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Florida Teen accused of “Mastermind” of a massive Twitter hack: NPR

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The authorities accuse one of the suspects of cashing in about $ 100,000 in digital currency from the hack, which affected the Twitter accounts of former President Barack Obama, Joe Biden, Kanye West and others.

Alastair Pike / AFP via Getty Images


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Alastair Pike / AFP via Getty Images

The authorities accuse one of the suspects of cashing in about $ 100,000 in digital currency from the hack, which affected the Twitter accounts of former President Barack Obama, Joe Biden, Kanye West and others.

Alastair Pike / AFP via Getty Images

Florida prosecutors accused a teenager of being the “mind” of a hack that targeted some of Twitter’s best-known accounts and, according to prosecutors, cheated more than $ 100,000 in Bitcoin from deceived users.

Two other people were also accused by federal prosecutors for their alleged involvement in the July 15 hack, which involved the accounts of the wealthiest and most famous users of the social media network, including former President Barack Obama, alleged Democratic presidential candidate Joe Biden, Amazon CEO Jeff Bezos and rapper Kanye West.

Federal agents arrested Graham Ivan Clark, a seventeen-year-old from Tampa, on Friday morning after a national investigation by the FBI and the Department of Justice, according to the Prosecutor’s Office of Hillsborough County, Florida. He is facing 30 criminal charges. (NPR is calling Clark because he is accused of Florida state law as an adult.)

“Clark violated the Twitter accounts of celebrities and celebrities, but they weren’t the main victims. This ‘Bit-Con’ was designed to defraud money from ordinary Americans from all over the country and here in Florida,” prosecutor Andrew Hillsborough County Warren said at a press conference Friday.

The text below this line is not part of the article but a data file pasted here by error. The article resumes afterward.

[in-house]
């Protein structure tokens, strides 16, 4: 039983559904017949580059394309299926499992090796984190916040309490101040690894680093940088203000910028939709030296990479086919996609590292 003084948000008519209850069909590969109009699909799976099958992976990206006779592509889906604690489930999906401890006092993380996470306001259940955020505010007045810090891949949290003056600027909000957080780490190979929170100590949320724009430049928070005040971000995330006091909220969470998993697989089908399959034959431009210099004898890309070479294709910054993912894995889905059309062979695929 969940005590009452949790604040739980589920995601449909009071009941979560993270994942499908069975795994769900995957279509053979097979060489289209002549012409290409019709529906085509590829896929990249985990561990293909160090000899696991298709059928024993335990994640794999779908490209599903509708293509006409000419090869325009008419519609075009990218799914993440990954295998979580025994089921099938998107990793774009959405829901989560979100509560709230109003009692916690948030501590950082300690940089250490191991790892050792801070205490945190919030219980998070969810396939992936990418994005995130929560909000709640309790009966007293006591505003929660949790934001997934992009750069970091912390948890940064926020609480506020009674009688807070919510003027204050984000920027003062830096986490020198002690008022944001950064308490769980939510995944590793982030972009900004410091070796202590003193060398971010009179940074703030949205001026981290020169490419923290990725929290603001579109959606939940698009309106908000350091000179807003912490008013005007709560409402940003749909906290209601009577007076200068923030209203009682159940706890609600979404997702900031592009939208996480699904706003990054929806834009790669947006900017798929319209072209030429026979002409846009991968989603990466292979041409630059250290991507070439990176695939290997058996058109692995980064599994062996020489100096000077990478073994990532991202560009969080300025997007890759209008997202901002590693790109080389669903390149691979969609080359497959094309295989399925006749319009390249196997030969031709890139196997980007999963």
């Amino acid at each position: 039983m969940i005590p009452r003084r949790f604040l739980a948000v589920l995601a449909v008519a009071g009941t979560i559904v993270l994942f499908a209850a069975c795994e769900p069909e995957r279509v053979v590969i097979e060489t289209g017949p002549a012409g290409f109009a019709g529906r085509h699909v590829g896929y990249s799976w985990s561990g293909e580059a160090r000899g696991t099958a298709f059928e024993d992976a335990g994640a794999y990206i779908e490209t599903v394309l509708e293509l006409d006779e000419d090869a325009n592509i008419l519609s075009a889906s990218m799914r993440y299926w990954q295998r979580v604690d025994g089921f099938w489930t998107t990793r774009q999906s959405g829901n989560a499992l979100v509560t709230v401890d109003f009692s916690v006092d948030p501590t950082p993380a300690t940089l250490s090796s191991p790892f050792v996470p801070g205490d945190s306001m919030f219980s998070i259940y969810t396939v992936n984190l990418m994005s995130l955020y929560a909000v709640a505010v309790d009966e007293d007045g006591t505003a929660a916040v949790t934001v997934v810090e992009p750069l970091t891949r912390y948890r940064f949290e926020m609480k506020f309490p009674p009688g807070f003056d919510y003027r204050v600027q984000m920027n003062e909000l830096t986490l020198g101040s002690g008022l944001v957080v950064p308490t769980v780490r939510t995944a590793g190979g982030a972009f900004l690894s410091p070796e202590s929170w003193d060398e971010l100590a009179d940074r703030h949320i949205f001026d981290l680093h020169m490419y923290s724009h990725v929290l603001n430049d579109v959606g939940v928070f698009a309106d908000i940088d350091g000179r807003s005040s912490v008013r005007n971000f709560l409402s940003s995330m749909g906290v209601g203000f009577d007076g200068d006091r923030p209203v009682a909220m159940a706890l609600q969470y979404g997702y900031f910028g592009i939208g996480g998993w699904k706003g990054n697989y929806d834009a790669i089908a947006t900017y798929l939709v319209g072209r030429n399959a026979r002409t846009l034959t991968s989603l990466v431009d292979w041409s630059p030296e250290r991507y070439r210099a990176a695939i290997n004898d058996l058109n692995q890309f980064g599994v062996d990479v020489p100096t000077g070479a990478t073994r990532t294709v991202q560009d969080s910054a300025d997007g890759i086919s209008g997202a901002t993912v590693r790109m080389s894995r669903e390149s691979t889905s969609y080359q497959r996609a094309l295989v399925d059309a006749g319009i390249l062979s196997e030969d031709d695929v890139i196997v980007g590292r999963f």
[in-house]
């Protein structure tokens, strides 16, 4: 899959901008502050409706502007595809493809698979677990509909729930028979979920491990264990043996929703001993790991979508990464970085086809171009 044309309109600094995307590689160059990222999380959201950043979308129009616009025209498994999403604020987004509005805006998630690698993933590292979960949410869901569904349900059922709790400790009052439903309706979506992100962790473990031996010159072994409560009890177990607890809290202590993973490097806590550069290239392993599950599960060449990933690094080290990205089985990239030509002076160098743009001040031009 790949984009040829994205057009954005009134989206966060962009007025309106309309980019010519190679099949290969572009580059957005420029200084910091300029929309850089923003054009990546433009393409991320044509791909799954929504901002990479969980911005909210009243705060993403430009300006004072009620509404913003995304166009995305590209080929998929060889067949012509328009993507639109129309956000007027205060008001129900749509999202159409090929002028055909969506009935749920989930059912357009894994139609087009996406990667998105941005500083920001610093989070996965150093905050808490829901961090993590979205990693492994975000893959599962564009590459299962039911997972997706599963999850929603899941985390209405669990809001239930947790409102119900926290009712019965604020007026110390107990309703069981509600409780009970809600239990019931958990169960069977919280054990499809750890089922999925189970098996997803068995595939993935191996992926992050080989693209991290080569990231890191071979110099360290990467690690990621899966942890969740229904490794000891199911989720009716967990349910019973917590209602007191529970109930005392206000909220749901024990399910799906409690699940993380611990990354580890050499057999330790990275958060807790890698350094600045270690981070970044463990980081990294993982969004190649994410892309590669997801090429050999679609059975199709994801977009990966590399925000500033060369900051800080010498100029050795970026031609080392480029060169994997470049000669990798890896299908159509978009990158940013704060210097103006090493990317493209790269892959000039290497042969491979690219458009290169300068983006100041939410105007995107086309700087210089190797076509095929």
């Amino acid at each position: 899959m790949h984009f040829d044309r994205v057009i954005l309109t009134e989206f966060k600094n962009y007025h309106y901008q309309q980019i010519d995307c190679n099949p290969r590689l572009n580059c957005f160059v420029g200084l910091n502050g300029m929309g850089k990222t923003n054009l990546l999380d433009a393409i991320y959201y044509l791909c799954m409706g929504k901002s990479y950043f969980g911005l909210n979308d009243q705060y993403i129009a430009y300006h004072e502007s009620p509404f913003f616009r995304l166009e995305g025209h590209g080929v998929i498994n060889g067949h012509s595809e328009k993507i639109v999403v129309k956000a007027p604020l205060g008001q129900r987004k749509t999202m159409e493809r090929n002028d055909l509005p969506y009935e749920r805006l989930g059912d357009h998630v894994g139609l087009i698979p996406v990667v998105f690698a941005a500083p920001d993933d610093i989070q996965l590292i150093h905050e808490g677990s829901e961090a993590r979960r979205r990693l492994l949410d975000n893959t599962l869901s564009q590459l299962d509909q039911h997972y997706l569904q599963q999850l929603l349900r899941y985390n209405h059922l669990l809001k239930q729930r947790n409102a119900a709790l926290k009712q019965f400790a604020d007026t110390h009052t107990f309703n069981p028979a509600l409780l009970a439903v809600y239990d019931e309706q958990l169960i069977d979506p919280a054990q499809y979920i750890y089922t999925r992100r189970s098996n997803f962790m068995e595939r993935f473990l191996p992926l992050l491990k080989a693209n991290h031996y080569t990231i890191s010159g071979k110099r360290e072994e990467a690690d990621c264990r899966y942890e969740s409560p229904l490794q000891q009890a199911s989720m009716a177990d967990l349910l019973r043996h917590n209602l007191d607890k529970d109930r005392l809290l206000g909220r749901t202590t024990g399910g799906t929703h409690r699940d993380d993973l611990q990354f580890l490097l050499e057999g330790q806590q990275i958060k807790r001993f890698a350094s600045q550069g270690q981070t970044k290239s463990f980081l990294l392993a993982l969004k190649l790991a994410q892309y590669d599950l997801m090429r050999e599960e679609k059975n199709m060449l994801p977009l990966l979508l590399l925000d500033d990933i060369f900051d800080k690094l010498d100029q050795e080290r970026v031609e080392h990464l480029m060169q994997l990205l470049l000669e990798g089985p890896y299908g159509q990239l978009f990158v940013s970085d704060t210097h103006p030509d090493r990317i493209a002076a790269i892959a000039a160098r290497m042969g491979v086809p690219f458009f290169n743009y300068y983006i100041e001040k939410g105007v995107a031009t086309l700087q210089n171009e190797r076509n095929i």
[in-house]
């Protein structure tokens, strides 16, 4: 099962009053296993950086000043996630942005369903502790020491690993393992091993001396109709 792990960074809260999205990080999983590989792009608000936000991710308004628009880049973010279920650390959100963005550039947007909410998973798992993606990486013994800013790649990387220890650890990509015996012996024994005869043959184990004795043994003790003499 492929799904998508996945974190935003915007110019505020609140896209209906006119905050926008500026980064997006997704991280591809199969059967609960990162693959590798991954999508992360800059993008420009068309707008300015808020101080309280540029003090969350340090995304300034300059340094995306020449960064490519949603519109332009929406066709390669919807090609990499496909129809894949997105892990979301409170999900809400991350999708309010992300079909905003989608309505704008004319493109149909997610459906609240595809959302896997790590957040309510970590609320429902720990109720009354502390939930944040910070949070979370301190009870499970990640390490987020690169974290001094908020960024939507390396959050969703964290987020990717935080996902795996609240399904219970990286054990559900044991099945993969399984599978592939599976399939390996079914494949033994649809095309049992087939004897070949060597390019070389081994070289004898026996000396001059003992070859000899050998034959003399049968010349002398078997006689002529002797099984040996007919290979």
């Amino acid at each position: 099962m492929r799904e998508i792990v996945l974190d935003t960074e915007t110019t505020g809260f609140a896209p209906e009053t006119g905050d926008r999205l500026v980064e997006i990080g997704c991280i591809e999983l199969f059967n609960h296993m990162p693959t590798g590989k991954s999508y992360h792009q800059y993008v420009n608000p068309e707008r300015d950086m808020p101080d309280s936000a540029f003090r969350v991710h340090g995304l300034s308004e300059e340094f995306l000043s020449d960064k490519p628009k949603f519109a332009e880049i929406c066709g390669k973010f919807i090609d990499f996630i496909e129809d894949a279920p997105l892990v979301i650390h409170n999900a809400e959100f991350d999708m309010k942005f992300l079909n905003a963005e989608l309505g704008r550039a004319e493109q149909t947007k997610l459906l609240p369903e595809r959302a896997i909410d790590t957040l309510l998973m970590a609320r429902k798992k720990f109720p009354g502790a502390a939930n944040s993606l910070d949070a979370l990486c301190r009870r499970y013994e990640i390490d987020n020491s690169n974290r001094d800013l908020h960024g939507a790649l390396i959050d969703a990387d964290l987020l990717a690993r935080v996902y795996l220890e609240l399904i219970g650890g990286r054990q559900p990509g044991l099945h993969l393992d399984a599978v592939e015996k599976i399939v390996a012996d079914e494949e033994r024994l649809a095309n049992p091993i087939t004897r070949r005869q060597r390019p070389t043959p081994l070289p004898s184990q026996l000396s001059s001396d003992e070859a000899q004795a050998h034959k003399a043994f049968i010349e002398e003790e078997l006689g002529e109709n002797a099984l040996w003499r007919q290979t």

Twitter profiles were used to post messages asking their millions of followers to send Bitcoins to accounts associated with Clark, Warren said. The messages promised senders that their payments would double, which never happened. Clark also sold access to some accounts, according to Warren.

Clark “raised over $ 100,000 in Bitcoin in one day,” said Warren. “He’s a 17-year-old boy who apparently just graduated, but don’t make a mistake: this wasn’t a normal seventeen-year-old. It was a highly sophisticated attack on a size never seen before.”

Clark faces 17 counts of communication fraud, a count of organized fraud, a count of fraudulent use of personal information with over $ 100,000 or 30 or more victims, 10 counts of fraudulent use of personal information and a count of computer access or electronic device without authority.

Warren said Clark was charged in Florida rather than federal prosecutors because state law allows minors to be charged as adults in financial fraud cases “when appropriate”.

Separately, the U.S. Attorney’s Office for the Northern District of California accused Mason Sheppard, 19, of the United Kingdom, and Nima Fazeli, 22, of Orlando, Florida, with roles in the hack.

Sheppard was charged with conspiracy to commit cable fraud, conspiracy to commit money laundering and intentional access to a protected computer. Fazeli has been accused of helping and promoting intentional access to a protected computer.

Twitter said in a statement: “We appreciate the rapid actions of law enforcement agencies in this investigation and we will continue to collaborate as the case progresses.”

The attack – believed to be the largest and most coordinated in Twitter’s history – exposed vulnerabilities on the platform, which is an important communication channel for news reports, companies, celebrities and politicians, including President Donald Trump.

Twitter said Thursday that a “small number of employees” were targeted in a “spear phone phishing attack” – in which hackers trick people into handing over passwords or other credentials. Once these credentials were obtained, the attackers were able to use the Twitter account support tools to gain access to user accounts.

The attack targeted 130 Twitter accounts, tweeted by 45 of them, accessing 36 direct messages and downloading data from seven accounts, the company said.

Twitter said it had “significantly limited” access to internal tools and “is improving our methods of detecting and preventing inappropriate access to our internal systems.”

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